18 March 2008 | ThreeSadTigers
Surreal, atmospheric, coolly erotic thriller with shades of hidden depth
Well known for being something of a run-through for the infamous Basic Instinct (1992), The Fourth Man (1983) remains one of maverick director Paul Verhoeven's greatest works. Like Basic Instinct, The Fourth Man blends sex and death in a delicious cocktail of mystery, suspense and exaggerated imagery; telling a story of seduction and paranoia through the eyes and mind of an unreliable narrator. In this instance, Gerard Reve; an alcoholic writer of lurid pulp fiction, who in the film's subtle and darkly sardonic opening sequence, staggers out of bed, naked and hung-over, and - in a scene of quiet confusion and matter of fact precision - garrottes his homosexual lover to the point of asphyxiation. Right from the start, Verhoeven is skilfully introducing those aforementioned themes of sex and death, as well as establishing the air of incredibly dark humour, symbolism and that sense of blurring the lines between fact and fiction to near incomprehensible levels of uncertainty, all of which will permeate the film's very core.
Verhoeven has often claimed that the somewhat skewed, surreal and heavily atmospheric look and feel of the film was purposely stylised to an almost obvious degree in order to placate the high-brow Dutch film critics who had, at that particular time in his career, dismissed previous films such as Keetje Tippel (1975) and Spetters (1980) as lurid sensationalism. Whether or not this is the case is open to debate, but what most impresses here is Verhoeven's energy and skill in presenting such a taut and labyrinthine thriller that seems to draw as much on the surreal and coolly evocative psychodrama of a filmmaker like Ingmar Bergman as it does on the twisted world of Alfred Hitchcock. From beginning to end, The Fourth Man offers old fashioned suspense and bold strokes of drama, all contrasted and juxtaposed against the director's moody, European style and liberal bursts of violence and eroticism. The design of the film - rich with over-saturated light and colour, shades of autumn and lingering camera movements - suggest a world hinged somewhere between the noir-like stylisation of Bernardo Bertolucci's The Conformist (1970) and the vibrant, lurid surrealism of Dario Argento's Suspiria (1977), to add further depths to the already densely layered mystery, and to create a world that seems real, but at the same time, entirely dreamlike.
The film works on a number of levels; on the one-hand, as a piece of pure entertainment, with Verhoeven's always memorable use of imagery - both grotesque and beautiful - and his scenes of upfront and often confrontational violence and sexuality. The film is as much about sexuality and desire as it is about sex; with Gerard introduced initially as gay, though he later has an affair with the central femme-fatale, but only after he has flattened her small breasts with his hands and confessed that she "looks like a boy". Later in the film he will seduce the fiancé of this character and again raise questions pertaining to the film's central enigma. In the most telling scene, Gerard attends a Q&A session for his new book. When someone in the audience asks him about his secret for writing, Gerard replies "I lie the truth". Perhaps a poor subtitle translation, but the implication that Gerard sees the world through a somewhat false perspective is certainly there; with the further elements of alcoholism, sexual confusion, lust and paranoia creating a fascinating central character, quite possibly creating the story in his mind as it moves along.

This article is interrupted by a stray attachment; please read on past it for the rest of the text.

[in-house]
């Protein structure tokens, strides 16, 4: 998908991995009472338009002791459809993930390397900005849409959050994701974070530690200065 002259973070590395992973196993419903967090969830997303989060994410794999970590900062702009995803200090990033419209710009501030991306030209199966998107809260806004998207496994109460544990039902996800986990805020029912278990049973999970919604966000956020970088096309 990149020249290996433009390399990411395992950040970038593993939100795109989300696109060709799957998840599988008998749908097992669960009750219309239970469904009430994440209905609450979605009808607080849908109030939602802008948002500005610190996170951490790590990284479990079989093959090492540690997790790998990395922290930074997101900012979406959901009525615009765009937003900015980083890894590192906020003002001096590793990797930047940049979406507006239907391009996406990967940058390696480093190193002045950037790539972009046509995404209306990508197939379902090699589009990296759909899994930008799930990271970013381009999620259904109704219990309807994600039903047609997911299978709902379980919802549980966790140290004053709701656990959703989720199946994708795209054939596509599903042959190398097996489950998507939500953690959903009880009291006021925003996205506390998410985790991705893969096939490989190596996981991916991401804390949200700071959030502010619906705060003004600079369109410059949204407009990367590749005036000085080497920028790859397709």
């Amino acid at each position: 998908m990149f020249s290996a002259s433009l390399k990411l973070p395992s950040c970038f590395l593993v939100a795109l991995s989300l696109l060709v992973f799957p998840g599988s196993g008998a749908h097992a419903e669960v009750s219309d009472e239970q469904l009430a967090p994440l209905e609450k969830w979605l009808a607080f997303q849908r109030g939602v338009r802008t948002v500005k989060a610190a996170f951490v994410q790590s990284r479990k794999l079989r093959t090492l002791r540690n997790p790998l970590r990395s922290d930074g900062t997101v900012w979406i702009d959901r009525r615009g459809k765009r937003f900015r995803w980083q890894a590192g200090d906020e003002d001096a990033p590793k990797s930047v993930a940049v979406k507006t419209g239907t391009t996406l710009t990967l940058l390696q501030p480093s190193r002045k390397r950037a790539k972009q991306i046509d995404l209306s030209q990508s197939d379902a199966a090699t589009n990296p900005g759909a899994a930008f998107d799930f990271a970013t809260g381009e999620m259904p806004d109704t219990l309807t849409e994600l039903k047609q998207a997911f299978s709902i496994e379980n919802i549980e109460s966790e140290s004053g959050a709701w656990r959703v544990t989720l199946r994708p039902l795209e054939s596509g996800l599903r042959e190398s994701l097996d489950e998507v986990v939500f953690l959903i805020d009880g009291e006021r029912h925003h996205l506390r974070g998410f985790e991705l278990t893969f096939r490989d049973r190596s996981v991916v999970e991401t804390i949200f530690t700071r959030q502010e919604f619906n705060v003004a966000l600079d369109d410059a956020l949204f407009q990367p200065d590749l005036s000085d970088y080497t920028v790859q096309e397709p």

There are Hitchcockian allusions as noted, with the cold, blonde femme-fatale person represented by Christine, who has an air of subtle menace and great sexuality. Is Gerard seducing her or is she seducing Gerard, and just why have three of her past husbands turned up dead in recent years? Is Gerard imagining all of this? Is he genuinely interested in Christine, or is he more interested in getting closer to the man in her life? Are his reasons purely sexual or are they a further fuelled by his lurid obsessions with death? Questions like this crop up constantly with The Fourth Man, with Verhoeven denying the audience easy answers and instead plunging headlong into surreal visions of rotting eyeballs, strung-up meat carcasses, puddles of blood and the juxtaposition of homoerotic yearning with Christ-like metaphors. There's also a continual use of black-widow symbolism apparent right from the start, as well as all the elements coming together at the end in a sort of tragic foreshadowing of events. Even then, do we believe Gerard and his wild accusations, or is this just another example of the alcoholic, over-sexed writer "lying the truth" for the purposes of fiction.
The Fourth Man is a film that I haven't seen in a long time, but its images and story have always stayed with me. On my initial viewing in 2001, my familiarity with Verhoeven was based purely on his satirical Hollywood pictures, principally Robocop (1986), Total Recall (1991) and Starship Troopers (1997). I was also fairly unfamiliar with European cinema in general, meaning that the film's bold scenes of both straight and gay sex, nudity and imagined (or are they?) scenes of surreal, sexualised violence were a real revelation. A few years later I returned to the film and found it just as fascinating; with the labyrinthine plot, moody visuals, bold performances and totally entrancing story and character drawing me in; offering a great central mystery that is visually captivating and rife with a myriad of potential interpretations. It's easy to say that The Fourth Man is one of my favourite films; filled with cool irony, controversial images and ideas, and a completely fascinating, dreamlike evocation of the story at hand.